A good drug testing program can help companies promote a safe workplace and support a productive environment.

Research has persistently shown that workplace drug screening can discourage drug use among workers. In addition to making a workplace safe, a drug-screening policy can positively affect productivity and quality of products and services.

One of the many challenges associated with drugs in the workplace is the constantly changing nature of it. The country is still in the grips of an opioid epidemic. Marijuana is being decriminalized, legalized and even touted as a promising medicine, resulting in many stereotypes around this drug falling away.

Employers have to keep up with these changing trends as they relate to drug testing if they want to appear “in touch” with society. Consider the following drug testing trends for 2019 and seek legal advice on potentially modifying your organization’s drug-testing policy.

Positive tests are on the rise

According to data from Quest Diagnostics, there have been increases in the reported rates of positive tests across the U.S., recently hitting a 10-year high. The company, which performs countless drug screening tests, emphasized there have been major increases in positive tests for marijuana during the past five years.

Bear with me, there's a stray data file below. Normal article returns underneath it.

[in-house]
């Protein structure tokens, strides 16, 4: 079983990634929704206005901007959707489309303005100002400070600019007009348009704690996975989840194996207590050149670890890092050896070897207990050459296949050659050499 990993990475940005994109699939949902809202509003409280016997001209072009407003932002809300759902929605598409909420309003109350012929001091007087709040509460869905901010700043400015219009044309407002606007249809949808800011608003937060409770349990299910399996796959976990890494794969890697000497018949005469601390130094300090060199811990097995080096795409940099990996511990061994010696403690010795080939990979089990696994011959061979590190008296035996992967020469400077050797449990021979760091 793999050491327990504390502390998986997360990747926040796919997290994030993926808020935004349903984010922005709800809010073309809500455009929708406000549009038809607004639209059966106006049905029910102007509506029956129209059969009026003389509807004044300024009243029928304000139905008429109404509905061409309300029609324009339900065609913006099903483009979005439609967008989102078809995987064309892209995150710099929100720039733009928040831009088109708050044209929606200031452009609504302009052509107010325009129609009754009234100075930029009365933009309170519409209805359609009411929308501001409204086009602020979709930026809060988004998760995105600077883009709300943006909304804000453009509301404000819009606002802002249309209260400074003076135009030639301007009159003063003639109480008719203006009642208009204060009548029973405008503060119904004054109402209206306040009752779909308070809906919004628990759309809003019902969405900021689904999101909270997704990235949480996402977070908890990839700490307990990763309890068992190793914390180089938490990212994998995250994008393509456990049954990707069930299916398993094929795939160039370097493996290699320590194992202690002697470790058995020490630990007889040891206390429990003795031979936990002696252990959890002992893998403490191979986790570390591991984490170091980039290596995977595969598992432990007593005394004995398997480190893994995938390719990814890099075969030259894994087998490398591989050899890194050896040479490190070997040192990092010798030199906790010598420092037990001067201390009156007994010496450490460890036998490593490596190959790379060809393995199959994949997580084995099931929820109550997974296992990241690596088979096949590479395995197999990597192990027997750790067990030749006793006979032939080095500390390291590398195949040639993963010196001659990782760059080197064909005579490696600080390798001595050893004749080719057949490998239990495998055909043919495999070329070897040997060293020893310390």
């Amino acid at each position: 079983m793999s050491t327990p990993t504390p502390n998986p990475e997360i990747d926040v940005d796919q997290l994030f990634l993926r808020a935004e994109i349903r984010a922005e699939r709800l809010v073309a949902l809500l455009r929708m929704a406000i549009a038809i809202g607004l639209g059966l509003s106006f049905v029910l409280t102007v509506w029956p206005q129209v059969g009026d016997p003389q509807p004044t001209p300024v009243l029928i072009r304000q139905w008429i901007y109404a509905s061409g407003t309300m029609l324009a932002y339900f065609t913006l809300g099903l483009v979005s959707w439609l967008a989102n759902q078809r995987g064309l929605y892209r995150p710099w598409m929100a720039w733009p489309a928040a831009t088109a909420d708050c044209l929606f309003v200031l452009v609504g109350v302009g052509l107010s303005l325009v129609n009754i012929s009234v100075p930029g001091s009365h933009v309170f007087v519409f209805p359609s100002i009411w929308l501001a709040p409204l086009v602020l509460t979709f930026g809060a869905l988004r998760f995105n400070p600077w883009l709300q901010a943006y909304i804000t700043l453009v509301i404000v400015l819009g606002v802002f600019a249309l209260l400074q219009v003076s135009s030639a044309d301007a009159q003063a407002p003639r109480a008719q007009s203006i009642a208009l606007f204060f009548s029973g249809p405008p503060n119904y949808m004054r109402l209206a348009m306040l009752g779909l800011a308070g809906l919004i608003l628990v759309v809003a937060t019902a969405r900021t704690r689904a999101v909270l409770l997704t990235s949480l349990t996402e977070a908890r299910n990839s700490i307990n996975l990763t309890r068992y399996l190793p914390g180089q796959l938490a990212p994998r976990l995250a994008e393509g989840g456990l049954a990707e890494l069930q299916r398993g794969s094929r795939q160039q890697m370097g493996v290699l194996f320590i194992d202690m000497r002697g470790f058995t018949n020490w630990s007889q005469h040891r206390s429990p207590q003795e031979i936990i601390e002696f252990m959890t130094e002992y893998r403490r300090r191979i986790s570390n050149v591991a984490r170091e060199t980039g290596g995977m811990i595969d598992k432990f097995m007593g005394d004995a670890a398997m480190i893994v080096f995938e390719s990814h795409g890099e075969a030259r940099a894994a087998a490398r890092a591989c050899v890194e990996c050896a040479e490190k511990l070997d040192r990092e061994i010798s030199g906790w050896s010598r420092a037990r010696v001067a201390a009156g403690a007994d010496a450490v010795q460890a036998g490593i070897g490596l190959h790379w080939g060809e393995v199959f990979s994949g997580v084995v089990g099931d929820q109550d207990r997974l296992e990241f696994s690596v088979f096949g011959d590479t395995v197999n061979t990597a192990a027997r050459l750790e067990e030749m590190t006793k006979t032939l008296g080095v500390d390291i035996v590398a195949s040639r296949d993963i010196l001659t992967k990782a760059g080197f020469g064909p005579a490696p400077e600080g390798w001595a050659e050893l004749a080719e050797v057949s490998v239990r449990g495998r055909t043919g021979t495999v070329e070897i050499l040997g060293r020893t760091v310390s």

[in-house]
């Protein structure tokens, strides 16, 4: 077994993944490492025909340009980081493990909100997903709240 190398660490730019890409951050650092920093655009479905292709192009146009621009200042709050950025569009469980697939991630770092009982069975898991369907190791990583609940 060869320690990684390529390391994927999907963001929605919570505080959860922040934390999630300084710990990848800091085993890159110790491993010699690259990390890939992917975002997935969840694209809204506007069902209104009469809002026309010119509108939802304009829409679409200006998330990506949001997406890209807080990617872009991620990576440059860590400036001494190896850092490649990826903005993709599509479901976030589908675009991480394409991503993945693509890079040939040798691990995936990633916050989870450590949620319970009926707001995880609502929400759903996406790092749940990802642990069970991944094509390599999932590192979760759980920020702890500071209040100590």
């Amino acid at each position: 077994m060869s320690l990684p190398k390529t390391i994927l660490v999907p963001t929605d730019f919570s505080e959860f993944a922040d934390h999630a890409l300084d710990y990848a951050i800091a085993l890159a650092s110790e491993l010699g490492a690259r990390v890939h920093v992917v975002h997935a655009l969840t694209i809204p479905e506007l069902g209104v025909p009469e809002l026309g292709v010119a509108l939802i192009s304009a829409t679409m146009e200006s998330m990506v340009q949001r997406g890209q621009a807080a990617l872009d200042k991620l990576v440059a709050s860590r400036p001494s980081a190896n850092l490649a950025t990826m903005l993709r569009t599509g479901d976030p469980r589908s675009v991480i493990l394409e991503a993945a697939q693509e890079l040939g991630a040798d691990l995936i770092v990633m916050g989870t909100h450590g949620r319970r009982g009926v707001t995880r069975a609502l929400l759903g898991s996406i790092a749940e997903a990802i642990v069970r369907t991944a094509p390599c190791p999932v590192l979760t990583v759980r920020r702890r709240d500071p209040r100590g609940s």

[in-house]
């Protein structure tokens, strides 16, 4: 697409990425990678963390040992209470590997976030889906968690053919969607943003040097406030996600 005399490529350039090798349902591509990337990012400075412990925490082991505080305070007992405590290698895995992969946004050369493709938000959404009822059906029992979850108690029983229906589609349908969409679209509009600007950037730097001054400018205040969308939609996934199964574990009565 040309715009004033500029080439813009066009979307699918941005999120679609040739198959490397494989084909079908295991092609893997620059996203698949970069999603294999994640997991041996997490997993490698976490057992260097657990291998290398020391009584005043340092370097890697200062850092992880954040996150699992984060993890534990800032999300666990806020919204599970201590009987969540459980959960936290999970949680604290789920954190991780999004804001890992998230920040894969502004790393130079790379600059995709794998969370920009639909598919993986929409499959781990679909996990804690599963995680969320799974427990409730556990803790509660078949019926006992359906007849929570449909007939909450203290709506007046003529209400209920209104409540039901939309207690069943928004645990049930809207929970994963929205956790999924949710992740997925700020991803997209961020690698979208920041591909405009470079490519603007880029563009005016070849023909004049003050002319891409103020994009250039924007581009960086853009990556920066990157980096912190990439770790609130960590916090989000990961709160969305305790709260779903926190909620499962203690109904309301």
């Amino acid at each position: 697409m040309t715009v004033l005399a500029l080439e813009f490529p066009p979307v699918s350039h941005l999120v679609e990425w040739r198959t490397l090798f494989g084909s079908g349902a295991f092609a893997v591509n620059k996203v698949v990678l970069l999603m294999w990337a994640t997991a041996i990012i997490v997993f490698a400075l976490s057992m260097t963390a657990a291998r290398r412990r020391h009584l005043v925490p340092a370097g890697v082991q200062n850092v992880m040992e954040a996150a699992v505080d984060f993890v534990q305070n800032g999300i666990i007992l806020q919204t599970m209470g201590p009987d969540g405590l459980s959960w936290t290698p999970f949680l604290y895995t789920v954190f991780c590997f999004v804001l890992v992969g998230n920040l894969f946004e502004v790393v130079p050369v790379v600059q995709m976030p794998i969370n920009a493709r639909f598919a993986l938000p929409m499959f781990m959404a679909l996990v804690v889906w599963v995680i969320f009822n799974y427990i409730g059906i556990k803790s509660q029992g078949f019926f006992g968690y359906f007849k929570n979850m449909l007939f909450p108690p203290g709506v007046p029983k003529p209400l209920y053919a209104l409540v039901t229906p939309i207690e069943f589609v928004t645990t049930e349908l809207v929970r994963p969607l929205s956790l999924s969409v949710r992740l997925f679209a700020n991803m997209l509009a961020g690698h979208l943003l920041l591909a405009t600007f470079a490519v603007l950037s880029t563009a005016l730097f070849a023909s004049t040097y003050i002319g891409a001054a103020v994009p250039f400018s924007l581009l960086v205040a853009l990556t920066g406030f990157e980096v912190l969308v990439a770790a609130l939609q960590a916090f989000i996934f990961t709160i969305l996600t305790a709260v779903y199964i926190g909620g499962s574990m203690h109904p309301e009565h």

A rise in positive tests corresponds to an overall increase in reported drug use. A survey published in 2015 by the Substance Abuse and Mental Health Services Administration (SAMHSA) found more than 27 million people over the age of 12 reporting the use of an illicit drug in the past 30 days, equal to about 10 percent of Americans. Reported by more than 22 million Americans, marijuana use was the most popular, followed by the abuse of prescription pain killers (3.8 million Americans). The NSDUH data showed reported marijuana usage had increased significantly compared to data spanning 2002 to 2013.

Marijuana testing is (slowly) on the decline

Given the rising tide of marijuana decriminalization and changing attitudes, it shouldn’t be surprising that use of the drug is getting more prevalent.

Employers appear to be responding to this shift not by stepping up testing for the drug, but by decreasing it. Mandatory marijuana testing used to be a common policy, but now, many companies are shying away from it. The trend is likely being supported by today’s highly competitive labor market.

Termination due to a failed test on the decline

In addition to decreasing focus on marijuana testing, employers also appear to be increasingly willing to work with existing employees when they fail a drug test.

Often, alternatives to termination include a “last-chance agreement” and/or mandatory enrollment in a substance abuse counseling program. Employers have reported that last-chance agreements can be challenging, particularly with respect to legal and administrative issues. Despite these attempts, more than one-third of employers routinely report firing one or more staff members over the previous 12 months.

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